A population study of 43 exoplanets orbiting M-dwarf stars used both the transit method and radial velocity method to find the densities of the worlds and a surprising pattern emerged. The planets are less dense than expected, suggesting they are not purely rock but half-rock and maybe half-water. Plus, star factories in the Milky Way, glaciers on ancient Mars, and This Week in Space History.
As we return from our summer hiatus, we are back with a rundown of some of the stories that came out during the break. On the planetary front, JWST has been taking amazing images and learning about exoplanets. On the astrophysics front, we’ve got stories on dark matter and Betelgeuse. And there were thirty orbital launches, including a whole lot of Starlinks… but not including Artemis.
A second repeating fast radio burst was detected in 2019 by China’s FAST observatory and confirmed in 2020 by the Very Large Array. This latest discovery raises the possibility that there are two different types of FRBs. Plus, a SpaceX commercial launch, mission updates, neutron stars, and this week’s What’s Up.
Computer models of the effects of an eruption event similar to the Columbia River Flood Basalt show that, despite massive injections of sulfur dioxide into the atmosphere, Earth’s climate rebounded much more quickly than expected. Plus, ORCs, lunar swirls, exoplanets, and diamonds.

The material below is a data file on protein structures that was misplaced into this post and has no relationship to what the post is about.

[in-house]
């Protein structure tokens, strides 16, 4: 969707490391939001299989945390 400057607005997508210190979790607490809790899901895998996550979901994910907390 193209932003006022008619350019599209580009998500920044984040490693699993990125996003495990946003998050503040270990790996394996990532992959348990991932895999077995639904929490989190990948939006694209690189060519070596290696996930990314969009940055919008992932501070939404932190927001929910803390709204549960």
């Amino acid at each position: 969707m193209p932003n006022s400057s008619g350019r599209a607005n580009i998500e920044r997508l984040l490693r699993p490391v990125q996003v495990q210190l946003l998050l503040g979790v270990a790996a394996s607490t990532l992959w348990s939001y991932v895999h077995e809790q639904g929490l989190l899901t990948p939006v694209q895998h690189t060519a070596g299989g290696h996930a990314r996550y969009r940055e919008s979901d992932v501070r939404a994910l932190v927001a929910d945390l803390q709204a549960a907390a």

Today we’re going to discuss the repercussions to space science of Russia’s invasion of Ukraine. Some people may find this subject upsetting, and if you need to skip this episode, we understand. We’re going to take a look at Roscosmos and how space corporations and nations are imposing sanctions that impact how, when, and what we send to space.
After five years of observations, researchers have found that the quasi-satellite Kamo’oalewa, which currently orbits the Earth, is similar to a lunar sample collected during the Apollo 14 mission. Plus, Russia blows up a satellite, TESS finds a circumbinary planet, and we interview Dr. Gail Christeson of the University of Texas, Austin, about mapping the Chicxulub crater.